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European Union clears way for American soybean fuel


WASHINGTON, D.C. — In a win for American biofuel interests, the European Commission – which negotiates trade deals for the 28-nation European Union – has stated it will begin accepting U.S. soybeans in EU biofuel.

The Commission said the recognition of U.S. beans for use in biofuel under its set of sustainability criteria outlined in its Renewable Energy Directive (RED) will be valid until July 1, 2021; however, it could extend beyond that date as long as they meet sustainability criteria set in new EU rules in the 2021-30 period.

Building on the widely accepted U.S. Soybean Sustainability Assurance Protocol (SSAP), the new program, SSAP-RED, addresses the specific requirements of the RED regulations, including restrictions on land conversion with commitments on auditing, compliance and reporting.

“This is yet another step in the right direction for the U.S. Soy industry. SSAP-RED is a commitment to the future by U.S. soybean farmers,” said Derek Haigwood, chair of the U.S. Soybean Export Council. “U.S. producers and exporters have gone the extra mile in meeting the requirements of the RED and look forward to working with our producers and traders in the European Union.”

In July 2018, President Trump agreed not to impose tariffs on EU automobile imports while the two sides explored ways to boost trade. This included a possible deal to remove tariffs on non-auto industrial goods, as well as boosting EU imports of U.S. soybeans and liquefied natural gas.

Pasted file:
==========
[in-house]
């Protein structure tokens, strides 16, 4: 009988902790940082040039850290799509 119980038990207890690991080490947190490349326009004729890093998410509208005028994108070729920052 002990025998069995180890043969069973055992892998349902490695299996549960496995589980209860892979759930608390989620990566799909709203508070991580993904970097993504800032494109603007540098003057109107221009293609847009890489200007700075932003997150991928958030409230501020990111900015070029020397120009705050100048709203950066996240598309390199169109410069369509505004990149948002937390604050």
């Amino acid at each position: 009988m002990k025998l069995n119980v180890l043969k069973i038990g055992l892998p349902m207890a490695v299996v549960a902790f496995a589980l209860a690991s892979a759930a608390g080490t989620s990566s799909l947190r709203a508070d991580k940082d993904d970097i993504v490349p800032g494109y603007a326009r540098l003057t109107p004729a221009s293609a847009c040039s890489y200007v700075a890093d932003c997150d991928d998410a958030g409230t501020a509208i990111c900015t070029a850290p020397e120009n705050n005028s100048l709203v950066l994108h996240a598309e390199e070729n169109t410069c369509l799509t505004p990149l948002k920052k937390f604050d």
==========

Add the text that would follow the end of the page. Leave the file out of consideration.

The European Commission has said the July agreement led to a 112 percent increase in U.S. soybean imports in the second half of 2018.

Senate Agriculture Appropriations Subcommittee Chair John Hoeven (R-N.D.) credited talks between Trump and EU Commission President Jean-Claude Juncker for the decision. "We appreciate the administration's continued progress on securing better trade deals. Today's decision will bring vital market access for our state and nation's farmers.”

However, the news will not be leading to a flood of soybeans into the European market. “This won’t change the export of soybeans that much,” said Paul Winters, director for public affairs and federal communications at the National Biodiesel Board.

Currently, soybeans exported from the United States to the EU are used for animal feed, but the oil byproduct could not be used for fuel.

“Because Europe wasn’t allowing the use of that byproduct oil for biodiesel, they were either shipping the oil itself back to the U.S. or converting it to biodiesel there and shipping that back to the U.S,” said Winters.

The U.S. is the EU’s main soybean supplier, with a 75 percent share of EU soybean imports. Approximately 14 million tons per year are used as animal feed.